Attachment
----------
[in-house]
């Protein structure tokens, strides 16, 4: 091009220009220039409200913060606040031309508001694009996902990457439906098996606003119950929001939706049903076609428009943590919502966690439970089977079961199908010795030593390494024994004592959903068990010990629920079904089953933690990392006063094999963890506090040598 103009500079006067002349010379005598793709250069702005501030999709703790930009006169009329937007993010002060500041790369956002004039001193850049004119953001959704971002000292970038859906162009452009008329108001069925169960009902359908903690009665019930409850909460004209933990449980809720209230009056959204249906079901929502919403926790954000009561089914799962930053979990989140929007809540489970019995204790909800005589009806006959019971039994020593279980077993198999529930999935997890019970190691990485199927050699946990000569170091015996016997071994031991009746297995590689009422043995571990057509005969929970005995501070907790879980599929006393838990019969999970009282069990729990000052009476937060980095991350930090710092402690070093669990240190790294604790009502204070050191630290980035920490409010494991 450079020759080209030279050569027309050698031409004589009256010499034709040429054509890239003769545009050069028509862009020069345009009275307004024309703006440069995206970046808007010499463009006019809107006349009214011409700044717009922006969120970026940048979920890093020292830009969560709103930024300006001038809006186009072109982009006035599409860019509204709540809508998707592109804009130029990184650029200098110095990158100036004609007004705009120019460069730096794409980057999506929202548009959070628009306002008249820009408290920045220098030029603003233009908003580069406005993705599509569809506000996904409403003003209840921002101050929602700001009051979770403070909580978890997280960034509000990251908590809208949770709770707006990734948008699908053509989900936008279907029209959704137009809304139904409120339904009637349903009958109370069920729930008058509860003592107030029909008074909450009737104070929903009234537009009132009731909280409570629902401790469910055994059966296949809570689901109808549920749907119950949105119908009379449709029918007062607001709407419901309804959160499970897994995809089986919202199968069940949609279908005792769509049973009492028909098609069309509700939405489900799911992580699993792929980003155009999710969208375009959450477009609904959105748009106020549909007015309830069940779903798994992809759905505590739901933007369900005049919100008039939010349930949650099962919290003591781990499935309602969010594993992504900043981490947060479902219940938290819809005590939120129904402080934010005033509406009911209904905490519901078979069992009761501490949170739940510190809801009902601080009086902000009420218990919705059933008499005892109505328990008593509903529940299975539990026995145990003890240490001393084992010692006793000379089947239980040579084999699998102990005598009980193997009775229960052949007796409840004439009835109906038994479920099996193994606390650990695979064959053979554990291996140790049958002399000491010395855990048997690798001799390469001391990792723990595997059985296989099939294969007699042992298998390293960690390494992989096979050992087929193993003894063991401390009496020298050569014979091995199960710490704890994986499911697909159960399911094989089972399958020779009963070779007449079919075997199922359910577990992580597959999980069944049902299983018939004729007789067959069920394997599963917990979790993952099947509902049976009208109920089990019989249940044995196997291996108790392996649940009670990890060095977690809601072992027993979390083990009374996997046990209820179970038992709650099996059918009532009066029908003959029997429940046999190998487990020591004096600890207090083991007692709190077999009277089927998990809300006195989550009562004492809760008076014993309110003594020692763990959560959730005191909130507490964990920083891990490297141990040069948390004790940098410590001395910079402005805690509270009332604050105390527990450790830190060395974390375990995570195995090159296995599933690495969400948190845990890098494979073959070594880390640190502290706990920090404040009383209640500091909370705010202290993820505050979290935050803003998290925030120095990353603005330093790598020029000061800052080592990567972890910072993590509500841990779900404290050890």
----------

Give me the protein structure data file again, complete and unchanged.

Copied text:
[in-house]
């Protein structure tokens, strides 16, 4: 091009220009220039409200913060606040031309508001694009996902990457439906098996606003119950929001939706049903076609428009943590919502966690439970089977079961199908010795030593390494024994004592959903068990010990629920079904089953933690990392006063094999963890506090040598 103009500079006067002349010379005598793709250069702005501030999709703790930009006169009329937007993010002060500041790369956002004039001193850049004119953001959704971002000292970038859906162009452009008329108001069925169960009902359908903690009665019930409850909460004209933990449980809720209230009056959204249906079901929502919403926790954000009561089914799962930053979990989140929007809540489970019995204790909800005589009806006959019971039994020593279980077993198999529930999935997890019970190691990485199927050699946990000569170091015996016997071994031991009746297995590689009422043995571990057509005969929970005995501070907790879980599929006393838990019969999970009282069990729990000052009476937060980095991350930090710092402690070093669990240190790294604790009502204070050191630290980035920490409010494991 450079020759080209030279050569027309050698031409004589009256010499034709040429054509890239003769545009050069028509862009020069345009009275307004024309703006440069995206970046808007010499463009006019809107006349009214011409700044717009922006969120970026940048979920890093020292830009969560709103930024300006001038809006186009072109982009006035599409860019509204709540809508998707592109804009130029990184650029200098110095990158100036004609007004705009120019460069730096794409980057999506929202548009959070628009306002008249820009408290920045220098030029603003233009908003580069406005993705599509569809506000996904409403003003209840921002101050929602700001009051979770403070909580978890997280960034509000990251908590809208949770709770707006990734948008699908053509989900936008279907029209959704137009809304139904409120339904009637349903009958109370069920729930008058509860003592107030029909008074909450009737104070929903009234537009009132009731909280409570629902401790469910055994059966296949809570689901109808549920749907119950949105119908009379449709029918007062607001709407419901309804959160499970897994995809089986919202199968069940949609279908005792769509049973009492028909098609069309509700939405489900799911992580699993792929980003155009999710969208375009959450477009609904959105748009106020549909007015309830069940779903798994992809759905505590739901933007369900005049919100008039939010349930949650099962919290003591781990499935309602969010594993992504900043981490947060479902219940938290819809005590939120129904402080934010005033509406009911209904905490519901078979069992009761501490949170739940510190809801009902601080009086902000009420218990919705059933008499005892109505328990008593509903529940299975539990026995145990003890240490001393084992010692006793000379089947239980040579084999699998102990005598009980193997009775229960052949007796409840004439009835109906038994479920099996193994606390650990695979064959053979554990291996140790049958002399000491010395855990048997690798001799390469001391990792723990595997059985296989099939294969007699042992298998390293960690390494992989096979050992087929193993003894063991401390009496020298050569014979091995199960710490704890994986499911697909159960399911094989089972399958020779009963070779007449079919075997199922359910577990992580597959999980069944049902299983018939004729007789067959069920394997599963917990979790993952099947509902049976009208109920089990019989249940044995196997291996108790392996649940009670990890060095977690809601072992027993979390083990009374996997046990209820179970038992709650099996059918009532009066029908003959029997429940046999190998487990020591004096600890207090083991007692709190077999009277089927998990809300006195989550009562004492809760008076014993309110003594020692763990959560959730005191909130507490964990920083891990490297141990040069948390004790940098410590001395910079402005805690509270009332604050105390527990450790830190060395974390375990995570195995090159296995599933690495969400948190845990890098494979073959070594880390640190502290706990920090404040009383209640500091909370705010202290993820505050979290935050803003998290925030120095990353603005330093790598020029000061800052080592990567972890910072993590509500841990779900404290050890």